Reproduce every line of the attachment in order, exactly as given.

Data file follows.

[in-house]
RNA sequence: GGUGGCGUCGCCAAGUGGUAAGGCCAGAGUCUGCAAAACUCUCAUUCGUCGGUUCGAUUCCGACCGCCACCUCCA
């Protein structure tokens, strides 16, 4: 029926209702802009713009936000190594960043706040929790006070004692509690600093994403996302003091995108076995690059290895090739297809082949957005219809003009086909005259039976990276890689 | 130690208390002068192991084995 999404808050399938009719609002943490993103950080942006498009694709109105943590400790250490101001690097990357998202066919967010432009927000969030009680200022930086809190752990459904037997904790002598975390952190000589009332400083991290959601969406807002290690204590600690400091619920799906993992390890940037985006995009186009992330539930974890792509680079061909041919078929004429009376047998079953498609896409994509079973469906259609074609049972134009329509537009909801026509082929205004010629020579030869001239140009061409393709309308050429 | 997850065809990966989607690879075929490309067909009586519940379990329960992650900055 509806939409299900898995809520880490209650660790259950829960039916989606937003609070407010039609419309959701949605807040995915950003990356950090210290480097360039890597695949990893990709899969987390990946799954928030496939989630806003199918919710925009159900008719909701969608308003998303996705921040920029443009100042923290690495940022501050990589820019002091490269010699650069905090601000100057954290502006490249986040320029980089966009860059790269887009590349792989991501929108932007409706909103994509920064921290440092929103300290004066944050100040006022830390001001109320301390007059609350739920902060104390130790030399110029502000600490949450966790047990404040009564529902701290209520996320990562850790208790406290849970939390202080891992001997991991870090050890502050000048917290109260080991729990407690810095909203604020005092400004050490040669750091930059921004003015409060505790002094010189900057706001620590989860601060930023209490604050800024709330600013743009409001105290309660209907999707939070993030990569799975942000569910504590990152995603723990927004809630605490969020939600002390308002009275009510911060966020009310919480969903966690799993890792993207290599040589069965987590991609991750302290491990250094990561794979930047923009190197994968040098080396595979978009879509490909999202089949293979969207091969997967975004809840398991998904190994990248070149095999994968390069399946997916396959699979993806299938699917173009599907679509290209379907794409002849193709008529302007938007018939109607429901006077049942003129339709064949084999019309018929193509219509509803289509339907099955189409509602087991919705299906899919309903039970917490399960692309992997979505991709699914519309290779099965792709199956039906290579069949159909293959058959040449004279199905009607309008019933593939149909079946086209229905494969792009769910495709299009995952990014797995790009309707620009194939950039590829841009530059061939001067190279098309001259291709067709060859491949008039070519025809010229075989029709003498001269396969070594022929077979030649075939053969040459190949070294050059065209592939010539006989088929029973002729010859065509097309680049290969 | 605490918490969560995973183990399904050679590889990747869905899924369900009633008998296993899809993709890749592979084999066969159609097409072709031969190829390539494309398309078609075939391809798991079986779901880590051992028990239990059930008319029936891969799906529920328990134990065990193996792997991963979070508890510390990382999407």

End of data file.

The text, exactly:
[in-house]
RNA sequence: GGUGGCGUCGCCAAGUGGUAAGGCCAGAGUCUGCAAAACUCUCAUUCGUCGGUUCGAUUCCGACCGCCACCUCCA
């Protein structure tokens, strides 16, 4: 029926209702802009713009936000190594960043706040929790006070004692509690600093994403996302003091995108076995690059290895090739297809082949957005219809003009086909005259039976990276890689 | 130690208390002068192991084995 999404808050399938009719609002943490993103950080942006498009694709109105943590400790250490101001690097990357998202066919967010432009927000969030009680200022930086809190752990459904037997904790002598975390952190000589009332400083991290959601969406807002290690204590600690400091619920799906993992390890940037985006995009186009992330539930974890792509680079061909041919078929004429009376047998079953498609896409994509079973469906259609074609049972134009329509537009909801026509082929205004010629020579030869001239140009061409393709309308050429 | 997850065809990966989607690879075929490309067909009586519940379990329960992650900055 509806939409299900898995809520880490209650660790259950829960039916989606937003609070407010039609419309959701949605807040995915950003990356950090210290480097360039890597695949990893990709899969987390990946799954928030496939989630806003199918919710925009159900008719909701969608308003998303996705921040920029443009100042923290690495940022501050990589820019002091490269010699650069905090601000100057954290502006490249986040320029980089966009860059790269887009590349792989991501929108932007409706909103994509920064921290440092929103300290004066944050100040006022830390001001109320301390007059609350739920902060104390130790030399110029502000600490949450966790047990404040009564529902701290209520996320990562850790208790406290849970939390202080891992001997991991870090050890502050000048917290109260080991729990407690810095909203604020005092400004050490040669750091930059921004003015409060505790002094010189900057706001620590989860601060930023209490604050800024709330600013743009409001105290309660209907999707939070993030990569799975942000569910504590990152995603723990927004809630605490969020939600002390308002009275009510911060966020009310919480969903966690799993890792993207290599040589069965987590991609991750302290491990250094990561794979930047923009190197994968040098080396595979978009879509490909999202089949293979969207091969997967975004809840398991998904190994990248070149095999994968390069399946997916396959699979993806299938699917173009599907679509290209379907794409002849193709008529302007938007018939109607429901006077049942003129339709064949084999019309018929193509219509509803289509339907099955189409509602087991919705299906899919309903039970917490399960692309992997979505991709699914519309290779099965792709199956039906290579069949159909293959058959040449004279199905009607309008019933593939149909079946086209229905494969792009769910495709299009995952990014797995790009309707620009194939950039590829841009530059061939001067190279098309001259291709067709060859491949008039070519025809010229075989029709003498001269396969070594022929077979030649075939053969040459190949070294050059065209592939010539006989088929029973002729010859065509097309680049290969 | 605490918490969560995973183990399904050679590889990747869905899924369900009633008998296993899809993709890749592979084999066969159609097409072709031969190829390539494309398309078609075939391809798991079986779901880590051992028990239990059930008319029936891969799906529920328990134990065990193996792997991963979070508890510390990382999407």